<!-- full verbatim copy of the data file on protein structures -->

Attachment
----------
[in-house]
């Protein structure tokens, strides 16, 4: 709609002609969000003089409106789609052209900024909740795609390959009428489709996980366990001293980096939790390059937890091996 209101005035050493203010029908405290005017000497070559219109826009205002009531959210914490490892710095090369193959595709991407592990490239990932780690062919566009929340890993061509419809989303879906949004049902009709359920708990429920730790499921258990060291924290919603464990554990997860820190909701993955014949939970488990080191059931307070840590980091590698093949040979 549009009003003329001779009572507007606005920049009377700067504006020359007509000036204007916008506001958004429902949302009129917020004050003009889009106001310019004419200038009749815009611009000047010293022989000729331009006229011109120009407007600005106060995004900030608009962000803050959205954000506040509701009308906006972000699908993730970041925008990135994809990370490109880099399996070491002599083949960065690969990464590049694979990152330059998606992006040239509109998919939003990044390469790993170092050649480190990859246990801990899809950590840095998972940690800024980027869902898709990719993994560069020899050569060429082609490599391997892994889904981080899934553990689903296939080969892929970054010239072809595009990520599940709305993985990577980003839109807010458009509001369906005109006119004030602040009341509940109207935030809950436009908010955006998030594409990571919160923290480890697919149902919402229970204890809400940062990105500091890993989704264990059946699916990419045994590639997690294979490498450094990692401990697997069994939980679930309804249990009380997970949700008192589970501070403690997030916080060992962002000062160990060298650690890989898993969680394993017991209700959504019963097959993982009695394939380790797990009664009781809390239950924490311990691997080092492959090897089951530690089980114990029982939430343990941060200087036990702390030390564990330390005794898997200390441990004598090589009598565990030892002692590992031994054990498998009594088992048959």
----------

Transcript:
[in-house]
């Protein structure tokens, strides 16, 4: 709609002609969000003089409106789609052209900024909740795609390959009428489709996980366990001293980096939790390059937890091996 209101005035050493203010029908405290005017000497070559219109826009205002009531959210914490490892710095090369193959595709991407592990490239990932780690062919566009929340890993061509419809989303879906949004049902009709359920708990429920730790499921258990060291924290919603464990554990997860820190909701993955014949939970488990080191059931307070840590980091590698093949040979 549009009003003329001779009572507007606005920049009377700067504006020359007509000036204007916008506001958004429902949302009129917020004050003009889009106001310019004419200038009749815009611009000047010293022989000729331009006229011109120009407007600005106060995004900030608009962000803050959205954000506040509701009308906006972000699908993730970041925008990135994809990370490109880099399996070491002599083949960065690969990464590049694979990152330059998606992006040239509109998919939003990044390469790993170092050649480190990859246990801990899809950590840095998972940690800024980027869902898709990719993994560069020899050569060429082609490599391997892994889904981080899934553990689903296939080969892929970054010239072809595009990520599940709305993985990577980003839109807010458009509001369906005109006119004030602040009341509940109207935030809950436009908010955006998030594409990571919160923290480890697919149902919402229970204890809400940062990105500091890993989704264990059946699916990419045994590639997690294979490498450094990692401990697997069994939980679930309804249990009380997970949700008192589970501070403690997030916080060992962002000062160990060298650690890989898993969680394993017991209700959504019963097959993982009695394939380790797990009664009781809390239950924490311990691997080092492959090897089951530690089980114990029982939430343990941060200087036990702390030390564990330390005794898997200390441990004598090589009598565990030892002692590992031994054990498998009594088992048959």